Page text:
13A.6 Huang Transform: A Method for Quantifying Nonlinear Interactions in Climate Variability and Change

Thursday, 26 January 2017: 11:45 AM
605 (Washington State Convention Center )
Zhaohua Wu, Florida State University, Tallahassee, FL

The invention and usage of trigonometric functions may be traced back to the Hellenistic mathematicians such as Euclid and Archimedes. Many fundamental methods of analysis use trigonometric functions to describe and understand cyclical phenomena. It was Fourier in early 19th century who pioneered the additive usage of trigonometric functions and first expressed various types of functions in terms of the sum of trigonometric functions of different periods/scales, which is now called Fourier transform. Unfortunately, Fourier’s sum cannot effectively express nonlinear interactions between trigonometric components of different periods, and thereby lacking the capability of quantifying nonlinear interactions in any dynamical system, such as the climate system.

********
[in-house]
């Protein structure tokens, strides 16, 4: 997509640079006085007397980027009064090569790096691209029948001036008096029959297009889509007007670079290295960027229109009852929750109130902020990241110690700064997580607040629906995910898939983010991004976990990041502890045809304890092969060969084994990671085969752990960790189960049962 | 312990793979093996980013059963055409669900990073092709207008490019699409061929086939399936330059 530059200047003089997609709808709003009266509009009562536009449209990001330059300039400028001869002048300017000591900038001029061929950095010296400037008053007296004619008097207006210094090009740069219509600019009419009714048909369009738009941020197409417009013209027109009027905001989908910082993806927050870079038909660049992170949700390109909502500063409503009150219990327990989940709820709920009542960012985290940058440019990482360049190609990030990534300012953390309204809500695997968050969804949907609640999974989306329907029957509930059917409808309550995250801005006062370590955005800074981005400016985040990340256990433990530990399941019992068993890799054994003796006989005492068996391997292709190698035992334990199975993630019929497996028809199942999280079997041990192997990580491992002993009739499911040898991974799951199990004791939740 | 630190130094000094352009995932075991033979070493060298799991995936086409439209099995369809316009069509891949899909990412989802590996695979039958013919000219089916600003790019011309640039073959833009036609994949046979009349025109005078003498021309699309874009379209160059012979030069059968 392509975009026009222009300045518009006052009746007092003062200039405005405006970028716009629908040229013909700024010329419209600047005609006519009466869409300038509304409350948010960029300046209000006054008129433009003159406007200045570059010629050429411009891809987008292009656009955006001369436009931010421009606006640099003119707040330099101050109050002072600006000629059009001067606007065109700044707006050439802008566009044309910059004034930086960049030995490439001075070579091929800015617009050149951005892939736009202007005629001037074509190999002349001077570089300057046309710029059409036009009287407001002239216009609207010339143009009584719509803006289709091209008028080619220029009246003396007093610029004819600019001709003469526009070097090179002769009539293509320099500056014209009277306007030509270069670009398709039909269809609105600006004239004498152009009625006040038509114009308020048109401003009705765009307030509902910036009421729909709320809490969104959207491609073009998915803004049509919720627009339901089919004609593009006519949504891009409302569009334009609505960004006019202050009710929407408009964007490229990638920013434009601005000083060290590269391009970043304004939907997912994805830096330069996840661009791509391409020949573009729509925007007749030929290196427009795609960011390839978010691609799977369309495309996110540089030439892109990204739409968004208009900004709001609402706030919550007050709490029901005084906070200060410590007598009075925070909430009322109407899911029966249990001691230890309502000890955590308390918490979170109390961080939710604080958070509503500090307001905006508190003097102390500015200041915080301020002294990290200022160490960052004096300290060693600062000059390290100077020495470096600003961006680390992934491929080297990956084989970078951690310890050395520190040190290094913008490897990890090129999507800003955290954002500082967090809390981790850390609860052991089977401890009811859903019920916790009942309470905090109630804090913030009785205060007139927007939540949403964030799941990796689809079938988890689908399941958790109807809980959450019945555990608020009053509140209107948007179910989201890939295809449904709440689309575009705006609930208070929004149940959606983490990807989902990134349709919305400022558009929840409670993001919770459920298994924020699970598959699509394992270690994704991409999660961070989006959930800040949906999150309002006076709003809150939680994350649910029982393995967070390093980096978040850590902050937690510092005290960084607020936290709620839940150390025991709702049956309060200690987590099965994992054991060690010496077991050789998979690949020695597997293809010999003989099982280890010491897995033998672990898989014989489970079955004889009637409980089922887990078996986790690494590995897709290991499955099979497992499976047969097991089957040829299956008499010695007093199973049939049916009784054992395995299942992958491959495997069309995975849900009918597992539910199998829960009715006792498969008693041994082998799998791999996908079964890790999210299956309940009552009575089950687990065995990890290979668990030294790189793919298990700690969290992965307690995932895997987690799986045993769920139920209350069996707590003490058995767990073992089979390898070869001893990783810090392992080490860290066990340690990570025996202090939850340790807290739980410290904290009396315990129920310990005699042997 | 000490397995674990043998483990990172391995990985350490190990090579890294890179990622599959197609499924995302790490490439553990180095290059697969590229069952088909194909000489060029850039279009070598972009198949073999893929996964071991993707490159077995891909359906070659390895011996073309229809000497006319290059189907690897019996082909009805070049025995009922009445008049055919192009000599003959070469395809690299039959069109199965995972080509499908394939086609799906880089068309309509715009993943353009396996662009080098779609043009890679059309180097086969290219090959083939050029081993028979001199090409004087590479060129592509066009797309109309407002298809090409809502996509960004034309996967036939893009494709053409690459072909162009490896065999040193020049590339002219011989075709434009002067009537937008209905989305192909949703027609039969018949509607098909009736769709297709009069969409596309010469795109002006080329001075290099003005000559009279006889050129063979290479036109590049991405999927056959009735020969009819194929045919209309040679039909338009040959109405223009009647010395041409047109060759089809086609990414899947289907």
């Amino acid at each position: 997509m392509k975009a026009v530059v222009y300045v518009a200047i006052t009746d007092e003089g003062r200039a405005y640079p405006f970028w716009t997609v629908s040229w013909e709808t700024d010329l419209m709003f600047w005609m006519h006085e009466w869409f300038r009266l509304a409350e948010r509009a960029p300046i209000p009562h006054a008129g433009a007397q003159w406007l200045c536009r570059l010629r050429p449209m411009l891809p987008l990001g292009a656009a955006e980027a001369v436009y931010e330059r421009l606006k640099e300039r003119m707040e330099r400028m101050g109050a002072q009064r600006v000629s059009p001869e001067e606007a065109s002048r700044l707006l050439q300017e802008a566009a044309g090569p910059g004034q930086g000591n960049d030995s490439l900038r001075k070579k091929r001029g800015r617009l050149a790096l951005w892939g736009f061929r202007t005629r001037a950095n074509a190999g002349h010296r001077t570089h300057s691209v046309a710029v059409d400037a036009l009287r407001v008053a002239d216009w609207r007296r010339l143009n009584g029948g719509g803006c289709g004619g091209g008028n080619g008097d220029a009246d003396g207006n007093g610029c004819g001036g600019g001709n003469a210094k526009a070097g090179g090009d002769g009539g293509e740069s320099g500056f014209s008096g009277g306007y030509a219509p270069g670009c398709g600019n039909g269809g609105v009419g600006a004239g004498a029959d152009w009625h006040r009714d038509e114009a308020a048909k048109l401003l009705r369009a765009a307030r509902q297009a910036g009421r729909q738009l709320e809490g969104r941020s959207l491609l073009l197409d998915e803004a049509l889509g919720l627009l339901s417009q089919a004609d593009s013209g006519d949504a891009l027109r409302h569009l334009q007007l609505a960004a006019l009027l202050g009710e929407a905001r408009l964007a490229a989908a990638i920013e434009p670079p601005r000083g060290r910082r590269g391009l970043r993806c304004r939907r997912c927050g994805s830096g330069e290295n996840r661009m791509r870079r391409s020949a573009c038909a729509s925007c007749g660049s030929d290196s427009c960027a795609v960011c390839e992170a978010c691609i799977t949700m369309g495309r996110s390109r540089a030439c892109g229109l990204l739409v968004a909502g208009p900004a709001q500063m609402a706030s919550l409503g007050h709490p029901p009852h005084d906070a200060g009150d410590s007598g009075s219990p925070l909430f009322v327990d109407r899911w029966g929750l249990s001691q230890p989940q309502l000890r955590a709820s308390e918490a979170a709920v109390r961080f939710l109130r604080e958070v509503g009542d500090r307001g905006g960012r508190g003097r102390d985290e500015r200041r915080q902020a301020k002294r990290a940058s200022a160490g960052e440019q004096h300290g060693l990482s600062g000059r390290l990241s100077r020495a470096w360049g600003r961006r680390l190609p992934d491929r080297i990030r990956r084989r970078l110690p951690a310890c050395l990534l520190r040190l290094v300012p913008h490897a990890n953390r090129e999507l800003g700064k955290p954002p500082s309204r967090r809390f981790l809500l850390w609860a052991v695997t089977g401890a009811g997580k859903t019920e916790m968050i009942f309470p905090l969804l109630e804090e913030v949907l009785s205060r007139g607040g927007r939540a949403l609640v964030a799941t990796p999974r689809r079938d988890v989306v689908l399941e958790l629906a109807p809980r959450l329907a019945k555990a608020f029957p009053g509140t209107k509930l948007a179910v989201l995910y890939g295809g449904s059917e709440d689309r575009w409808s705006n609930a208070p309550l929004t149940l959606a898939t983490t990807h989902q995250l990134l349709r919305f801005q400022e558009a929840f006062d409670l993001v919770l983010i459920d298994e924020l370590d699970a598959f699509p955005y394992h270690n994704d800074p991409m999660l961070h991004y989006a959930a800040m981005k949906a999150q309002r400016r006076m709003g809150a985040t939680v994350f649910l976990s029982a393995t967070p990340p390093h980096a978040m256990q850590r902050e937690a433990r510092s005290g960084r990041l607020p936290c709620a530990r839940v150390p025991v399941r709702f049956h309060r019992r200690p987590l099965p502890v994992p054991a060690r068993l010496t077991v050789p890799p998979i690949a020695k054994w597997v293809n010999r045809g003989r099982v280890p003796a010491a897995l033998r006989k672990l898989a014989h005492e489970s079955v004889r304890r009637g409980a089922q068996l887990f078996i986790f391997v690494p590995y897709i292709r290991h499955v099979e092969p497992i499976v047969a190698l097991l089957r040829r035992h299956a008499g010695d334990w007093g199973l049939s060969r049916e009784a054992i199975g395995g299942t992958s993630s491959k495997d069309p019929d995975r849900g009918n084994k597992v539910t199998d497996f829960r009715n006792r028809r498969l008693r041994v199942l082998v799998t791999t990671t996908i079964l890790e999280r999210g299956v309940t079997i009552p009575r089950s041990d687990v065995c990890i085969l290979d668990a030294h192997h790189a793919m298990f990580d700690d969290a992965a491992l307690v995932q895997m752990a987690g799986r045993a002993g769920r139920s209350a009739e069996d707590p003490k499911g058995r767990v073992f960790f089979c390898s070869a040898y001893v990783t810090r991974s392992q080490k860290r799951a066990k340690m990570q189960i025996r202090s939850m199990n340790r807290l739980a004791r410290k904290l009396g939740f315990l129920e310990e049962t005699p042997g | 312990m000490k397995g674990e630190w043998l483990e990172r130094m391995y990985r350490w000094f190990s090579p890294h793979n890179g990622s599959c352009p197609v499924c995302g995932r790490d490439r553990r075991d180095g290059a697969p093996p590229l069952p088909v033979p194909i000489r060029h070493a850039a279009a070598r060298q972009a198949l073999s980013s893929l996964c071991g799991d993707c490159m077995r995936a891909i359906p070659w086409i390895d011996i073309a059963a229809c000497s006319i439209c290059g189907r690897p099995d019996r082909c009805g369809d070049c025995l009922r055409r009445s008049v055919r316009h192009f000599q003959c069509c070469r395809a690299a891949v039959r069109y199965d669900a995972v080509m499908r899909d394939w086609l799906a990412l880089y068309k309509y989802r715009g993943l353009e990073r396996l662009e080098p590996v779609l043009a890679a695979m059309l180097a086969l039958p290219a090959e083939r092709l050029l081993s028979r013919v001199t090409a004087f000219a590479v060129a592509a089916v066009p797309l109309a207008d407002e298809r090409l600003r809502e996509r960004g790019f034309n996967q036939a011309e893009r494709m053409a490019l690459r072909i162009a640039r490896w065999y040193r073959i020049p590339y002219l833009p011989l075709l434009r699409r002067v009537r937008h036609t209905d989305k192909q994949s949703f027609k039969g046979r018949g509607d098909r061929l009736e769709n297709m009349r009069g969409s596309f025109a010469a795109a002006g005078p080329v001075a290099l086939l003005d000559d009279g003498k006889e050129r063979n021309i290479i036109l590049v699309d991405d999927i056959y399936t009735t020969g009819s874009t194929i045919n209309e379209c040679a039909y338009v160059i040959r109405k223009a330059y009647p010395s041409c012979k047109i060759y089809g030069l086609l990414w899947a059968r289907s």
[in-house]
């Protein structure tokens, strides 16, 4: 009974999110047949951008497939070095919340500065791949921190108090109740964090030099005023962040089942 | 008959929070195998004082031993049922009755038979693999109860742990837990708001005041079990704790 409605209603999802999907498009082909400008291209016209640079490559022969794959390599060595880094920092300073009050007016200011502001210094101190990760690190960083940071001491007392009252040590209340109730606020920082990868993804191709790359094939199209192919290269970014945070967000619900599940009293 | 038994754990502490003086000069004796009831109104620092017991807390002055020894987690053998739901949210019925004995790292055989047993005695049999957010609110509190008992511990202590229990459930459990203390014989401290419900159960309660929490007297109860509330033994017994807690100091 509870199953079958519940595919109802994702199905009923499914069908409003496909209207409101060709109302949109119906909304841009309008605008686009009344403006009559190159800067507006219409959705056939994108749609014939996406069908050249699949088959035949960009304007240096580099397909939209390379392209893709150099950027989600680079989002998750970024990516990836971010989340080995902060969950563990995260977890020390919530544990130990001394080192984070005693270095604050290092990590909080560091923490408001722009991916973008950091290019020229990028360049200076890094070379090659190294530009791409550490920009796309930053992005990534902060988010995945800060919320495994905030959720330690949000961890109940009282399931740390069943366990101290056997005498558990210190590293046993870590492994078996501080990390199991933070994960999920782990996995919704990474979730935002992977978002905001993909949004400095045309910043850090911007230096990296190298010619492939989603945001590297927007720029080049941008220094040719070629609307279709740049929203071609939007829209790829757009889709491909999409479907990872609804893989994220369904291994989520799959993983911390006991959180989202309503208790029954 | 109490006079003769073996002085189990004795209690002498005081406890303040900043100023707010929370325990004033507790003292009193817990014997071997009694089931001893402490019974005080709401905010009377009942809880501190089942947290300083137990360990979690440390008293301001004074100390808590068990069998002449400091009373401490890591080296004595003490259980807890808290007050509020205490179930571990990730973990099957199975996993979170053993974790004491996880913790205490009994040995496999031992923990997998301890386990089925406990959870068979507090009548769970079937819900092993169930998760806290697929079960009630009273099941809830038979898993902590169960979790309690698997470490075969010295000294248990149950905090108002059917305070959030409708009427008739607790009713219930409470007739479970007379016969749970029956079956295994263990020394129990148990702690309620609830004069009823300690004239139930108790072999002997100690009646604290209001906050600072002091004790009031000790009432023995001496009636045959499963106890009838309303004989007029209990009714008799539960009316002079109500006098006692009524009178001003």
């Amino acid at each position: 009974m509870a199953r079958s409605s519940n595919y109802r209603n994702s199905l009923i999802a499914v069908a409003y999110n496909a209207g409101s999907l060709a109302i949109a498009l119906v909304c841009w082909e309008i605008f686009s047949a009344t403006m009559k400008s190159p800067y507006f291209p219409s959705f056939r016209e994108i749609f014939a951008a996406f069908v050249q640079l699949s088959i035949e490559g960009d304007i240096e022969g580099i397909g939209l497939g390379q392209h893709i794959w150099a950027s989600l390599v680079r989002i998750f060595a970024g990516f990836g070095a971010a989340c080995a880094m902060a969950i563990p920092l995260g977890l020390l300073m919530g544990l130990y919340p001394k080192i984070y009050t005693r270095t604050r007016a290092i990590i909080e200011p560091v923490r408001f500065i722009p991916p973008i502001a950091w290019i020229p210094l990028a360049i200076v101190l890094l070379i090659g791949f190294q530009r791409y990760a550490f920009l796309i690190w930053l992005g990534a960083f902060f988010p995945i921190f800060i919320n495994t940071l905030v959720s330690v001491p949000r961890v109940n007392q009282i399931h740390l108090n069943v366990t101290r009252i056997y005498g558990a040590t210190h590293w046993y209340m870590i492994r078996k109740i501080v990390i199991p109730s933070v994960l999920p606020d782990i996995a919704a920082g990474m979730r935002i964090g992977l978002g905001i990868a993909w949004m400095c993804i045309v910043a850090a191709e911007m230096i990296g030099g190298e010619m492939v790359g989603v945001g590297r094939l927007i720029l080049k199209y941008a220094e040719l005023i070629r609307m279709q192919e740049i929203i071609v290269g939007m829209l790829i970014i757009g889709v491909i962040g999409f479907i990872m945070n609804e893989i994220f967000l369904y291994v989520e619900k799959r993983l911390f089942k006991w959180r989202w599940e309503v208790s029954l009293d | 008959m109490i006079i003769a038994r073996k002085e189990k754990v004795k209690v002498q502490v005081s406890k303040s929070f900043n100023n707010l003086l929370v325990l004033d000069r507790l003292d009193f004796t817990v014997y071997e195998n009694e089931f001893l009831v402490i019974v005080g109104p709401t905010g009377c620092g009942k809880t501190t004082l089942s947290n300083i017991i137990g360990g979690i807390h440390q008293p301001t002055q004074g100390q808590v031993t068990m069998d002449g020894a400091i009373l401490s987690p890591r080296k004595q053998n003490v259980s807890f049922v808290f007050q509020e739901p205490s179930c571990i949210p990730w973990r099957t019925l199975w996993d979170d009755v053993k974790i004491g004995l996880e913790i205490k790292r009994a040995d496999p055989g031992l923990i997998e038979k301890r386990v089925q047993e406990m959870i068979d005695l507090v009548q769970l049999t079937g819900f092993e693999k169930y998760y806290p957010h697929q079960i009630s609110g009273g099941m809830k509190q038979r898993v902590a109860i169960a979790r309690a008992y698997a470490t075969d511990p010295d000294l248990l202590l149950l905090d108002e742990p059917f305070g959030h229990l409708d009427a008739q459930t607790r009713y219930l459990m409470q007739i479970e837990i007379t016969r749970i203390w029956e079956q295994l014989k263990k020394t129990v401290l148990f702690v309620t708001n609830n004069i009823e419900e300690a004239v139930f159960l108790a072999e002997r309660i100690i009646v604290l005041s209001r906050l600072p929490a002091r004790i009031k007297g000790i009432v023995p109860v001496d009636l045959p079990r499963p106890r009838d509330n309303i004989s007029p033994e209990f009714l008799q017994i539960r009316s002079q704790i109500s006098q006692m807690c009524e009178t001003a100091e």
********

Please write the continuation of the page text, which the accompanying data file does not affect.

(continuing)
In this talk, a new perspective of using trigonometric functions in quantifying nonlinear interaction is introduced. This perspective was pioneered by Norden Huang and emphasizes the multiplicative usage of trigonometric functions in solving problems. The most recent method resulting from this new perspective is Holo-spectrum, a multi-dimensional spectral expression of a time series that explicitly identifies the interactions among different scales and quantifies nonlinear interactions hidden in a time series.

Various enlightening applications of Holo-spectrum analysis, also called Huang transform, in climate studies will also be discussed. As an atmospheric/climate dynamicist and a data analysis method developer who has sided with Norden Huang in their struggles for novel analysis methods in the last fifteen years, the speaker strong believe the Huang transform will help greatly in understanding the complicated climate system.

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